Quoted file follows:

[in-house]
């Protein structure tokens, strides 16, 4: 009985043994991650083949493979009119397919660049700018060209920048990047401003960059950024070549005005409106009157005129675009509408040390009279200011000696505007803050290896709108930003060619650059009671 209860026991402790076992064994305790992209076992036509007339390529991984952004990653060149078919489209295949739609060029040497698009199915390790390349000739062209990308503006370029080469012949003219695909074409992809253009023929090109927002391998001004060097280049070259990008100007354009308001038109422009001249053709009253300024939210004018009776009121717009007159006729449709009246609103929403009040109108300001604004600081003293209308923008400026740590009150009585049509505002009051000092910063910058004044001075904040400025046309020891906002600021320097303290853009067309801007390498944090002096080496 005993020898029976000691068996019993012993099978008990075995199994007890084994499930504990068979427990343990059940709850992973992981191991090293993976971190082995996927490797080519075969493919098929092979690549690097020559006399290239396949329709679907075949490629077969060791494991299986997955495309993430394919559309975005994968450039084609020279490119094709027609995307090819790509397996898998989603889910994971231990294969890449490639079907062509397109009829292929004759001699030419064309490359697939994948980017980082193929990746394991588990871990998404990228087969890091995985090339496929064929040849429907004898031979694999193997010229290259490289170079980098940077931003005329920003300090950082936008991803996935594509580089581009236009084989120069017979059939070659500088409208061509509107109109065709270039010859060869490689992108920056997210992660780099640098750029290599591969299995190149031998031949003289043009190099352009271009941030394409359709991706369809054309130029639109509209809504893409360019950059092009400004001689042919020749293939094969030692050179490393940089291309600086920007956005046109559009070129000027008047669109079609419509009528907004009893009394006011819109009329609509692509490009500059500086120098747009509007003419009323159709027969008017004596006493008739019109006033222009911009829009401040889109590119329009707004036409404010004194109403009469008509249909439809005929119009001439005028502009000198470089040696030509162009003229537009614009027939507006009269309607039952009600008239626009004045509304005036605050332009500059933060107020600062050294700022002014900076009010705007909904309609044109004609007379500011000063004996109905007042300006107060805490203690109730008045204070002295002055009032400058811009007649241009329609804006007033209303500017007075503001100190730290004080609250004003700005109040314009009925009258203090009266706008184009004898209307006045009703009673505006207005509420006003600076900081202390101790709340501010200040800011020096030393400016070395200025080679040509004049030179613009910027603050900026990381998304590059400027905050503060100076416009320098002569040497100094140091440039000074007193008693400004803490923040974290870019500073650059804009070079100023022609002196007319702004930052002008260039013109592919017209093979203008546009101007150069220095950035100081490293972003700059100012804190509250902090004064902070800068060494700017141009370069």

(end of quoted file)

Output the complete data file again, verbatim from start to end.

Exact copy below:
[in-house]
């Protein structure tokens, strides 16, 4: 009985043994991650083949493979009119397919660049700018060209920048990047401003960059950024070549005005409106009157005129675009509408040390009279200011000696505007803050290896709108930003060619650059009671 209860026991402790076992064994305790992209076992036509007339390529991984952004990653060149078919489209295949739609060029040497698009199915390790390349000739062209990308503006370029080469012949003219695909074409992809253009023929090109927002391998001004060097280049070259990008100007354009308001038109422009001249053709009253300024939210004018009776009121717009007159006729449709009246609103929403009040109108300001604004600081003293209308923008400026740590009150009585049509505002009051000092910063910058004044001075904040400025046309020891906002600021320097303290853009067309801007390498944090002096080496 005993020898029976000691068996019993012993099978008990075995199994007890084994499930504990068979427990343990059940709850992973992981191991090293993976971190082995996927490797080519075969493919098929092979690549690097020559006399290239396949329709679907075949490629077969060791494991299986997955495309993430394919559309975005994968450039084609020279490119094709027609995307090819790509397996898998989603889910994971231990294969890449490639079907062509397109009829292929004759001699030419064309490359697939994948980017980082193929990746394991588990871990998404990228087969890091995985090339496929064929040849429907004898031979694999193997010229290259490289170079980098940077931003005329920003300090950082936008991803996935594509580089581009236009084989120069017979059939070659500088409208061509509107109109065709270039010859060869490689992108920056997210992660780099640098750029290599591969299995190149031998031949003289043009190099352009271009941030394409359709991706369809054309130029639109509209809504893409360019950059092009400004001689042919020749293939094969030692050179490393940089291309600086920007956005046109559009070129000027008047669109079609419509009528907004009893009394006011819109009329609509692509490009500059500086120098747009509007003419009323159709027969008017004596006493008739019109006033222009911009829009401040889109590119329009707004036409404010004194109403009469008509249909439809005929119009001439005028502009000198470089040696030509162009003229537009614009027939507006009269309607039952009600008239626009004045509304005036605050332009500059933060107020600062050294700022002014900076009010705007909904309609044109004609007379500011000063004996109905007042300006107060805490203690109730008045204070002295002055009032400058811009007649241009329609804006007033209303500017007075503001100190730290004080609250004003700005109040314009009925009258203090009266706008184009004898209307006045009703009673505006207005509420006003600076900081202390101790709340501010200040800011020096030393400016070395200025080679040509004049030179613009910027603050900026990381998304590059400027905050503060100076416009320098002569040497100094140091440039000074007193008693400004803490923040974290870019500073650059804009070079100023022609002196007319702004930052002008260039013109592919017209093979203008546009101007150069220095950035100081490293972003700059100012804190509250902090004064902070800068060494700017141009370069």